Although the original Trump Show is gone, there will soon be a spinoff — The Grand Re-Opening Starring Trump. Paul Waldman explains,
It’ll be a show about a great American economic comeback, and Trump will be the star. It will involve a running series of photo ops and media events, buttressed by fantastical lies and deception. …
…What Trump does is PR. So that’s what he’ll do.
He’ll visit factories carefully chosen with MAGA hat-wearing CEOs who will play their part and thank him profusely for getting America back on its feet. He’ll hold events at the White House where he can sit inside a truck and honk the horn like a real big boy. He’ll tout the progress of the stock market. He’ll have rallies again — so many rallies — where he’ll say that no one has ever seen such an amazing comeback, it’s fantastic, it’s incredible, world leaders are calling me to say how impressed they are. He’ll remind us that the pandemic was the fault of China and Democratic governors and Barack Obama, but he brought prosperity back.
I don’t doubt that’s exactly what he’s planning. He’s already started The Re-Opening Tour by touring a mask factory, without a mask, while a loudspeaker played “Live and Let Die.” I’m hearing now the tour was also accompanied by “House of the Rising Sun.”
Whoever was in charge of the factory sound system: We salute you.
One possible drawback to this plan, beside mass death, is that nobody expects the economy be anything to brag about come November. In December 2019 — before anyone had heard of covid-19 — economists seemed kind of meh about 2020. Personal debt already was unusually high, as were auto-loan delinquencies. A number of factors, including Trump’s trade war with China, pointed to a global slowdown.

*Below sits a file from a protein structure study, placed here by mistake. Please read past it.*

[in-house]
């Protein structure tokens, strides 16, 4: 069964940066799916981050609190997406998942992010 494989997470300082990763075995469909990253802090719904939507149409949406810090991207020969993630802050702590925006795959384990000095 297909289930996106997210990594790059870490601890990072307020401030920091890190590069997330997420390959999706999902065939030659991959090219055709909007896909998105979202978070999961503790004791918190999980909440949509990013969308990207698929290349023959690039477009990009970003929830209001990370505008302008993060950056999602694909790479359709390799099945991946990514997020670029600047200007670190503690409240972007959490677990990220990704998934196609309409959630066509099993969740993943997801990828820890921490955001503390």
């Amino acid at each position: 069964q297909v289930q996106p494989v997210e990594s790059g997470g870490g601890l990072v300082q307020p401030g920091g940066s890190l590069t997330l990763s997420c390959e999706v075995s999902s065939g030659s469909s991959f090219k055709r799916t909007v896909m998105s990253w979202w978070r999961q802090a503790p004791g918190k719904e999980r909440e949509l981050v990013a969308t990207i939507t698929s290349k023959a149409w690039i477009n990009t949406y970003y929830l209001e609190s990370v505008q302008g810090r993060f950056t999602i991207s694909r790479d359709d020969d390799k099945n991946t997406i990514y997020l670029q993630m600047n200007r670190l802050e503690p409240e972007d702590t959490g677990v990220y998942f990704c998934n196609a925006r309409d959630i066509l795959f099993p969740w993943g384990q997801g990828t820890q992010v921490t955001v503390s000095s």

In November, 53 forecasters surveyed by the National Association for Business Economics predicted growth of 1.8% in 2020, down from an expected 2.3% in 2019, with recession odds rising from 5% currently to 43% by the end of 2020.
Again, that was before we knew there would be a pandemic. Now, we’re all in unknown territory. I doubt anyone can predict exactly what the economy will do the remainder of the year.
… investors could be in for another shock as Covid-19 continues to kill Americans and devastate the private sector. A parade of companies, including some of the nation’s largest profit machines, are reporting lower profits or warning that earnings could struggle in the coming months as consumers stay cautious and businesses assume the crash position. Many other CEOs are simply throwing up their hands and offering a giant shrug.
“Companies have no idea what is going to happen whatsoever,” said Ed Yardeni, president of Yardeni Research Inc. “I’m an optimist. I had a happy childhood. But you have to be a realist here that there are going to be aftershocks and no V-shaped recovery. Plenty of companies — especially retail, hotels, restaurants and airlines — would be happy to get 50 percent of their peak business back a year from now.”